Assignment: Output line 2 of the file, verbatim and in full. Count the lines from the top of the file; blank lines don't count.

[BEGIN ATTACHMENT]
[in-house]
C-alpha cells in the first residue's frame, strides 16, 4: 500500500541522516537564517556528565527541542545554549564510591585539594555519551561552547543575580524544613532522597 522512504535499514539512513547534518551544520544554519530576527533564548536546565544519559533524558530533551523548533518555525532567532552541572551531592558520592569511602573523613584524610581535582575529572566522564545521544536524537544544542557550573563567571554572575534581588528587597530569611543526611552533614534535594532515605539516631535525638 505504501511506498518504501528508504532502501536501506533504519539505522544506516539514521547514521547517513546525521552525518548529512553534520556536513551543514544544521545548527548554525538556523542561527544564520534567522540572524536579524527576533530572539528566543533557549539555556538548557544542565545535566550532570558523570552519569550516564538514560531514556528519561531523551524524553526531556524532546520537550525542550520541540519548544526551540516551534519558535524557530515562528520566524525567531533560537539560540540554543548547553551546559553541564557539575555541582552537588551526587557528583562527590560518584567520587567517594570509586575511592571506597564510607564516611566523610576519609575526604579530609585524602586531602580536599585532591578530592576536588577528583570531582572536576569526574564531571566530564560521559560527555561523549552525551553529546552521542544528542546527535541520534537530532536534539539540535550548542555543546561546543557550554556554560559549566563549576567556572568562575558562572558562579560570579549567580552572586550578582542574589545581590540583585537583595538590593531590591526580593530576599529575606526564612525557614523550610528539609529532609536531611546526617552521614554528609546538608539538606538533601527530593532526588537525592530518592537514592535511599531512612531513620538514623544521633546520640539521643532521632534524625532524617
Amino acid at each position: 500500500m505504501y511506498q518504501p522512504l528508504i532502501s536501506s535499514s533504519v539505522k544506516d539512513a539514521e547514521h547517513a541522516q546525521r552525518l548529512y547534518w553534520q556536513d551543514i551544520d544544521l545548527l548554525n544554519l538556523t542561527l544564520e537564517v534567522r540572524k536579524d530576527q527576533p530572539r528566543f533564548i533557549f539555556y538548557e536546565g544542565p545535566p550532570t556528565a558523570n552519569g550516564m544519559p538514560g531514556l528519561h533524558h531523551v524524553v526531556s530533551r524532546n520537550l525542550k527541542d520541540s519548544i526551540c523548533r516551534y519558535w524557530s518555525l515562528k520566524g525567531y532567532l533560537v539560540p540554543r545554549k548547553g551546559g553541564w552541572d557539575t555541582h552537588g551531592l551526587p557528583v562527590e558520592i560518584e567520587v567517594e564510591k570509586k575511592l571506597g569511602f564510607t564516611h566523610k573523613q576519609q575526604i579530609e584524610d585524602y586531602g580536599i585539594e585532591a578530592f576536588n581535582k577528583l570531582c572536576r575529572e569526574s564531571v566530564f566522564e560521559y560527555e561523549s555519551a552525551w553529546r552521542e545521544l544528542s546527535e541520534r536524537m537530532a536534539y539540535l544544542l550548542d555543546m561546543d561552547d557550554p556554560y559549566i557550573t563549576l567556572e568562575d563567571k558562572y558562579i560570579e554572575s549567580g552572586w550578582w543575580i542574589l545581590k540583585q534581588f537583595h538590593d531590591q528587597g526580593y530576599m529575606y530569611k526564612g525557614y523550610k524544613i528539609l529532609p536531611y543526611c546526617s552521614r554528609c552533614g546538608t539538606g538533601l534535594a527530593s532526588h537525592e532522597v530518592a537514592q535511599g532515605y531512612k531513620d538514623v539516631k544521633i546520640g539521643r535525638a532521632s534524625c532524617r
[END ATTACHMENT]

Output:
C-alpha cells in the first residue's frame, strides 16, 4: 500500500541522516537564517556528565527541542545554549564510591585539594555519551561552547543575580524544613532522597 522512504535499514539512513547534518551544520544554519530576527533564548536546565544519559533524558530533551523548533518555525532567532552541572551531592558520592569511602573523613584524610581535582575529572566522564545521544536524537544544542557550573563567571554572575534581588528587597530569611543526611552533614534535594532515605539516631535525638 505504501511506498518504501528508504532502501536501506533504519539505522544506516539514521547514521547517513546525521552525518548529512553534520556536513551543514544544521545548527548554525538556523542561527544564520534567522540572524536579524527576533530572539528566543533557549539555556538548557544542565545535566550532570558523570552519569550516564538514560531514556528519561531523551524524553526531556524532546520537550525542550520541540519548544526551540516551534519558535524557530515562528520566524525567531533560537539560540540554543548547553551546559553541564557539575555541582552537588551526587557528583562527590560518584567520587567517594570509586575511592571506597564510607564516611566523610576519609575526604579530609585524602586531602580536599585532591578530592576536588577528583570531582572536576569526574564531571566530564560521559560527555561523549552525551553529546552521542544528542546527535541520534537530532536534539539540535550548542555543546561546543557550554556554560559549566563549576567556572568562575558562572558562579560570579549567580552572586550578582542574589545581590540583585537583595538590593531590591526580593530576599529575606526564612525557614523550610528539609529532609536531611546526617552521614554528609546538608539538606538533601527530593532526588537525592530518592537514592535511599531512612531513620538514623544521633546520640539521643532521632534524625532524617